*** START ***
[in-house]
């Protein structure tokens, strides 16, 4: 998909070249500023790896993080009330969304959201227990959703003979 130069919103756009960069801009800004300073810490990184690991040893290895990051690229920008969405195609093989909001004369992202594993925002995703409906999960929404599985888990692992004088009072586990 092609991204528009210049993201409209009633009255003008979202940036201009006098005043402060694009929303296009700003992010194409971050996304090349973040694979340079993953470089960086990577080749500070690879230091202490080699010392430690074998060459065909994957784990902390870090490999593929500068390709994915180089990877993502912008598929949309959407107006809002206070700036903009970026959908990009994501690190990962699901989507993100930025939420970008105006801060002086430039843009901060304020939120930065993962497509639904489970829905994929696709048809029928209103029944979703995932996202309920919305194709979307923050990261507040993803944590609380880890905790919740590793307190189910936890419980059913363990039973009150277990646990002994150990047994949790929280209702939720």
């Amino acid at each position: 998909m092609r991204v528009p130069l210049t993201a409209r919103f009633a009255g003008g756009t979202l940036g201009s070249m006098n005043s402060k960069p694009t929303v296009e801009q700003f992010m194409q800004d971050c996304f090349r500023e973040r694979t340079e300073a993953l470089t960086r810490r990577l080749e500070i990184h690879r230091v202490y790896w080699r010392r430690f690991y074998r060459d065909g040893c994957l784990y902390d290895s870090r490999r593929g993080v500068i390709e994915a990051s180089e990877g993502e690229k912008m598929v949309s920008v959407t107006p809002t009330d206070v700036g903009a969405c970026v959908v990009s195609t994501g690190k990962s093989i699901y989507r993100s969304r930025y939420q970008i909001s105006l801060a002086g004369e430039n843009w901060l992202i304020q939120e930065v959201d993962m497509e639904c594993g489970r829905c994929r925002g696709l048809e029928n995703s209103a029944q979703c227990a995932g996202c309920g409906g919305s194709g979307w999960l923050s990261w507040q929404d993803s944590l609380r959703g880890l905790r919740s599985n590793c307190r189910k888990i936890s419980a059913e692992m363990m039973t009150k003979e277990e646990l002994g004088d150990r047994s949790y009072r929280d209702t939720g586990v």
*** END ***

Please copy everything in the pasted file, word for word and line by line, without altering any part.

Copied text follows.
[in-house]
């Protein structure tokens, strides 16, 4: 998909070249500023790896993080009330969304959201227990959703003979 130069919103756009960069801009800004300073810490990184690991040893290895990051690229920008969405195609093989909001004369992202594993925002995703409906999960929404599985888990692992004088009072586990 092609991204528009210049993201409209009633009255003008979202940036201009006098005043402060694009929303296009700003992010194409971050996304090349973040694979340079993953470089960086990577080749500070690879230091202490080699010392430690074998060459065909994957784990902390870090490999593929500068390709994915180089990877993502912008598929949309959407107006809002206070700036903009970026959908990009994501690190990962699901989507993100930025939420970008105006801060002086430039843009901060304020939120930065993962497509639904489970829905994929696709048809029928209103029944979703995932996202309920919305194709979307923050990261507040993803944590609380880890905790919740590793307190189910936890419980059913363990039973009150277990646990002994150990047994949790929280209702939720």
């Amino acid at each position: 998909m092609r991204v528009p130069l210049t993201a409209r919103f009633a009255g003008g756009t979202l940036g201009s070249m006098n005043s402060k960069p694009t929303v296009e801009q700003f992010m194409q800004d971050c996304f090349r500023e973040r694979t340079e300073a993953l470089t960086r810490r990577l080749e500070i990184h690879r230091v202490y790896w080699r010392r430690f690991y074998r060459d065909g040893c994957l784990y902390d290895s870090r490999r593929g993080v500068i390709e994915a990051s180089e990877g993502e690229k912008m598929v949309s920008v959407t107006p809002t009330d206070v700036g903009a969405c970026v959908v990009s195609t994501g690190k990962s093989i699901y989507r993100s969304r930025y939420q970008i909001s105006l801060a002086g004369e430039n843009w901060l992202i304020q939120e930065v959201d993962m497509e639904c594993g489970r829905c994929r925002g696709l048809e029928n995703s209103a029944q979703c227990a995932g996202c309920g409906g919305s194709g979307w999960l923050s990261w507040q929404d993803s944590l609380r959703g880890l905790r919740s599985n590793c307190r189910k888990i936890s419980a059913e692992m363990m039973t009150k003979e277990e646990l002994g004088d150990r047994s949790y009072r929280d209702t939720g586990v």